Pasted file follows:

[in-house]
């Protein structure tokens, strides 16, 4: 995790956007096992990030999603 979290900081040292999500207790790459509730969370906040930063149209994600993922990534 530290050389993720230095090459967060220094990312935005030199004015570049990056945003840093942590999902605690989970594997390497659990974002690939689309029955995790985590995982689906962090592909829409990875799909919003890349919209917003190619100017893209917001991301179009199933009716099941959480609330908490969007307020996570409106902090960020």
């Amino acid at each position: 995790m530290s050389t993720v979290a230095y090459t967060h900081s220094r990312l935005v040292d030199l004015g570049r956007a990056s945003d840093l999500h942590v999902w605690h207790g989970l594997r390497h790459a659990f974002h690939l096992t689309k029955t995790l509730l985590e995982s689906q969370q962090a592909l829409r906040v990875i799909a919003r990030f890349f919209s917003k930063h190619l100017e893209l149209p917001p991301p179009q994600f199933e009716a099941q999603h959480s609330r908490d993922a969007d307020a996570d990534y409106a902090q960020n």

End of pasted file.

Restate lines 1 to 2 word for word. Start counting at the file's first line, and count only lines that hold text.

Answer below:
[in-house]
């Protein structure tokens, strides 16, 4: 995790956007096992990030999603 979290900081040292999500207790790459509730969370906040930063149209994600993922990534 530290050389993720230095090459967060220094990312935005030199004015570049990056945003840093942590999902605690989970594997390497659990974002690939689309029955995790985590995982689906962090592909829409990875799909919003890349919209917003190619100017893209917001991301179009199933009716099941959480609330908490969007307020996570409106902090960020």